Other of research and the variability that

Other forensic
techniques have not been able to generate dependable results and therefore their
reliability has been questioned One of these reasons is that there is
unreliable or insufficient evidence to support the use of certain techniques. Bite
mark analysis, more formerly referred to as forensic odontology, is one of the
most controversial forensic techniques due to the lack of research and the variability
that occurs between samples. The most variation between samples comes from the
amount of swelling soon after the bite. Other factors include the amount the
skin deforms after a bite and how it heals. The research is improving due to
more modern technology. However, a journal article published by the Californian
Dental Association states that using cadavers to analyse different bite marks is
not an effective method because studies “will produce totally different data
results than research conducted on living people.” (6). Although this information
is valuable, it is also extremely difficult to find volunteers for the research
which limits the quantity of research that be conducted. Fire is another discipline that, although
there has been extensive research into it, experts do not fully understand the
chemical processes that take place. More research needs to be carried out,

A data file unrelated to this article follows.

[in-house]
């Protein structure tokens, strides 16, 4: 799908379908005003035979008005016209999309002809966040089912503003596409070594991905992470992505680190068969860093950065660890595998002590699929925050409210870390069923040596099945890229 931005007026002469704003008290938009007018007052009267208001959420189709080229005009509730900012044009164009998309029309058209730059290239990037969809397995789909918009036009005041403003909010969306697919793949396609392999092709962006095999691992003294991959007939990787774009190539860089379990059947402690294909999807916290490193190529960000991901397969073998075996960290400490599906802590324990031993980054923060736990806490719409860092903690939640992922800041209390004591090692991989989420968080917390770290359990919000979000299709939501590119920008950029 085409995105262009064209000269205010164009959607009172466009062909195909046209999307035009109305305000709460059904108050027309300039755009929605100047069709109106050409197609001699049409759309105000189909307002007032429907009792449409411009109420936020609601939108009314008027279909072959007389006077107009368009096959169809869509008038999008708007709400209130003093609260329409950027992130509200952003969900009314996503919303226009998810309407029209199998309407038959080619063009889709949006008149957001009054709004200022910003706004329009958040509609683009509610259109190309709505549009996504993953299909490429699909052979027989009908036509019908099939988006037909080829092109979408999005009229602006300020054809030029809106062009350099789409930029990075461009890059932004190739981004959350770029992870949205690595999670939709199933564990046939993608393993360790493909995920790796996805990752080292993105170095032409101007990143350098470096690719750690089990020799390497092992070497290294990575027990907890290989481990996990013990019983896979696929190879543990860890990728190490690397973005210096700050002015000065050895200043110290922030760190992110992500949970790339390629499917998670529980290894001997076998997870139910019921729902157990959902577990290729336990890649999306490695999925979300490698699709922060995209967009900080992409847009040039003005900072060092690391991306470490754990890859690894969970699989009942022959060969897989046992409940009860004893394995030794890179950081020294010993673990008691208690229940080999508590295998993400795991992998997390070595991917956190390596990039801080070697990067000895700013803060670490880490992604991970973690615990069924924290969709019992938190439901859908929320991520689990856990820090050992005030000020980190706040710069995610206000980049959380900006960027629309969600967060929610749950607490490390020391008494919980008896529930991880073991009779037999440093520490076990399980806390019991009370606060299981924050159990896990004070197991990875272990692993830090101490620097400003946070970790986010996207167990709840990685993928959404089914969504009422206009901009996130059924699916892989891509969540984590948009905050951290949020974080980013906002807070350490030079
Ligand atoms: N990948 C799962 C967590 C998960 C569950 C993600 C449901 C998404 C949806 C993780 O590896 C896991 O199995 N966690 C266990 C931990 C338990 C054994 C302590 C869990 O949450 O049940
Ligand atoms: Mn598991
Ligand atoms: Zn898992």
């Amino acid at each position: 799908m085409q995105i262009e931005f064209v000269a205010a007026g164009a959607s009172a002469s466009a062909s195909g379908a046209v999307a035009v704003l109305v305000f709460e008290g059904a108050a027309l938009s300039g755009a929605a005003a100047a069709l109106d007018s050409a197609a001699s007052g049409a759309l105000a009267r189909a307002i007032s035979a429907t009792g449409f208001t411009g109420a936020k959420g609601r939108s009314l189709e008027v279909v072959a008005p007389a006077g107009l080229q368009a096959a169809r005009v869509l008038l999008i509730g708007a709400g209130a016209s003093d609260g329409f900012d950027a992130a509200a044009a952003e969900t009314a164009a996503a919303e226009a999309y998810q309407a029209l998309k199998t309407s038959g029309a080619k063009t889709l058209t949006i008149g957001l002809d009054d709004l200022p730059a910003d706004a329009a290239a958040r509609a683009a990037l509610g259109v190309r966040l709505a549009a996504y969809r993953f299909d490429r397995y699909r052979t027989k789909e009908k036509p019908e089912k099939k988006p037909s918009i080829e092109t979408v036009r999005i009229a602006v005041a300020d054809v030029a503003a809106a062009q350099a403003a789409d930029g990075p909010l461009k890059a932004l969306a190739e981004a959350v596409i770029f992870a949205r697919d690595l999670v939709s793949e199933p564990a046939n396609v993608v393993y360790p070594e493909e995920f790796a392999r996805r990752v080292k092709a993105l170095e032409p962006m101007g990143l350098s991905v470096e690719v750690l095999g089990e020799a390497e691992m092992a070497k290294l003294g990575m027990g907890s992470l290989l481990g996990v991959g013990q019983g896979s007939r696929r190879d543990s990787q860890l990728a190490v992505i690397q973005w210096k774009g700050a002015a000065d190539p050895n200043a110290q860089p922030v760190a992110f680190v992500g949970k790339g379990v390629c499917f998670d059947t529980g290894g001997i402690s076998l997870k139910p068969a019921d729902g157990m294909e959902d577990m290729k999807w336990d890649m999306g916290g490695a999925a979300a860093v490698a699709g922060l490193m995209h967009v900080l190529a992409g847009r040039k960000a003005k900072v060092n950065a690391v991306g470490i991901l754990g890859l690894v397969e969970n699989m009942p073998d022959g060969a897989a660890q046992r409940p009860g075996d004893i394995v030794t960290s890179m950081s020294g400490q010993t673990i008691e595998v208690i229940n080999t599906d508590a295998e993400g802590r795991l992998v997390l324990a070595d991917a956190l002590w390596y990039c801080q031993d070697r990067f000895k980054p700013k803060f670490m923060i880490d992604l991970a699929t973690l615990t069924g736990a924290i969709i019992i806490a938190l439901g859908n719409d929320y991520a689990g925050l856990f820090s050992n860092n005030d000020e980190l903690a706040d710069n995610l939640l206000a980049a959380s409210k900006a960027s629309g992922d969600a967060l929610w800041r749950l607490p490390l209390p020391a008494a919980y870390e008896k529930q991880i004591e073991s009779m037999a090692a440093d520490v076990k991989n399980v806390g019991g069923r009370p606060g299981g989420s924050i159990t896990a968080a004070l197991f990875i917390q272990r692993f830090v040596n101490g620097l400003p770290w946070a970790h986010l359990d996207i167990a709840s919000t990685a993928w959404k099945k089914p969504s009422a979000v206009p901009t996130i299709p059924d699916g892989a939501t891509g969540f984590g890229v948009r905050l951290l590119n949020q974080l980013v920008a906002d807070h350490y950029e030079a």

focusing on the variability of burn patterns and how these change if other
accelerants are present, for example petrol. However, the presence of materials
such as polyester, often found in cushions, can mimic the spread of a fire
fuelled by petrol (7).
This makes it more difficult
for forensic fire investigators to. Gerald Hurst was quoted to say, “I
could take almost any fire and if I were so inclined, convince a jury that it
was arson. It’s frighteningly simple, frighteningly easy.” Hurst was a leading
fire expert who worked in the industry for several decades as well as
publishing reports and investigations. He explained in these reports that due
to advances in fire investigation and an inconsistent study, a man convicted of
arson, Cameron Willingham, and facing a lethal injection was not guilty.
Although this research was not enough to get the Willingham released, Hurst was
also part of another team, which was able to prove that the same defective
techniques that had been used in the first case had also been used in a second.
This report led to the exoneration of Ernest Willis, who had also been on death
row after being wrongly imprisoned for the killing of two women. This quote
also links to another argument raised when questioning the reliability of
forensic science.

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